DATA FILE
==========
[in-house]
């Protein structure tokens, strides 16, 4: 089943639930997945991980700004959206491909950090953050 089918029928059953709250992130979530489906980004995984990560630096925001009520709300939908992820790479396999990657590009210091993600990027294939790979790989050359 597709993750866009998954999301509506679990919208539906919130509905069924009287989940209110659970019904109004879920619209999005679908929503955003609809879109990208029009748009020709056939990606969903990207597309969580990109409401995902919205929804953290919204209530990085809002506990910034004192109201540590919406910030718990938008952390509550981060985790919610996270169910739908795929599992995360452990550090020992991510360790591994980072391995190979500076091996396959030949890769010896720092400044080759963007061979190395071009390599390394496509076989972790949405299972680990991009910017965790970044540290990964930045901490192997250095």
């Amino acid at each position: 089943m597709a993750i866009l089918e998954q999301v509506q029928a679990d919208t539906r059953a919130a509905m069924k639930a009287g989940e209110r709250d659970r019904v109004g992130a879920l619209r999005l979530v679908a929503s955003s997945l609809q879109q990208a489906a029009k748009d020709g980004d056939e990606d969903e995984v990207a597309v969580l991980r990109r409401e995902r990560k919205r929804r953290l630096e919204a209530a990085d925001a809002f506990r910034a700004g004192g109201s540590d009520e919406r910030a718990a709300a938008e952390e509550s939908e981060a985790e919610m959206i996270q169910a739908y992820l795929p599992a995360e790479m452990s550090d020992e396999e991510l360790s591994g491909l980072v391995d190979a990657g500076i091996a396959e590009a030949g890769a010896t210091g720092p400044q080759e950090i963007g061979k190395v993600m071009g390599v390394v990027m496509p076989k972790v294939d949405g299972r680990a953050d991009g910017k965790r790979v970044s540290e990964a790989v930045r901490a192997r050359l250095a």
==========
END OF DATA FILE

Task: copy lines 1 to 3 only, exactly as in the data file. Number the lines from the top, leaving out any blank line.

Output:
[in-house]
């Protein structure tokens, strides 16, 4: 089943639930997945991980700004959206491909950090953050 089918029928059953709250992130979530489906980004995984990560630096925001009520709300939908992820790479396999990657590009210091993600990027294939790979790989050359 597709993750866009998954999301509506679990919208539906919130509905069924009287989940209110659970019904109004879920619209999005679908929503955003609809879109990208029009748009020709056939990606969903990207597309969580990109409401995902919205929804953290919204209530990085809002506990910034004192109201540590919406910030718990938008952390509550981060985790919610996270169910739908795929599992995360452990550090020992991510360790591994980072391995190979500076091996396959030949890769010896720092400044080759963007061979190395071009390599390394496509076989972790949405299972680990991009910017965790970044540290990964930045901490192997250095």
């Amino acid at each position: 089943m597709a993750i866009l089918e998954q999301v509506q029928a679990d919208t539906r059953a919130a509905m069924k639930a009287g989940e209110r709250d659970r019904v109004g992130a879920l619209r999005l979530v679908a929503s955003s997945l609809q879109q990208a489906a029009k748009d020709g980004d056939e990606d969903e995984v990207a597309v969580l991980r990109r409401e995902r990560k919205r929804r953290l630096e919204a209530a990085d925001a809002f506990r910034a700004g004192g109201s540590d009520e919406r910030a718990a709300a938008e952390e509550s939908e981060a985790e919610m959206i996270q169910a739908y992820l795929p599992a995360e790479m452990s550090d020992e396999e991510l360790s591994g491909l980072v391995d190979a990657g500076i091996a396959e590009a030949g890769a010896t210091g720092p400044q080759e950090i963007g061979k190395v993600m071009g390599v390394v990027m496509p076989k972790v294939d949405g299972r680990a953050d991009g910017k965790r790979v970044s540290e990964a790989v930045r901490a192997r050359l250095a």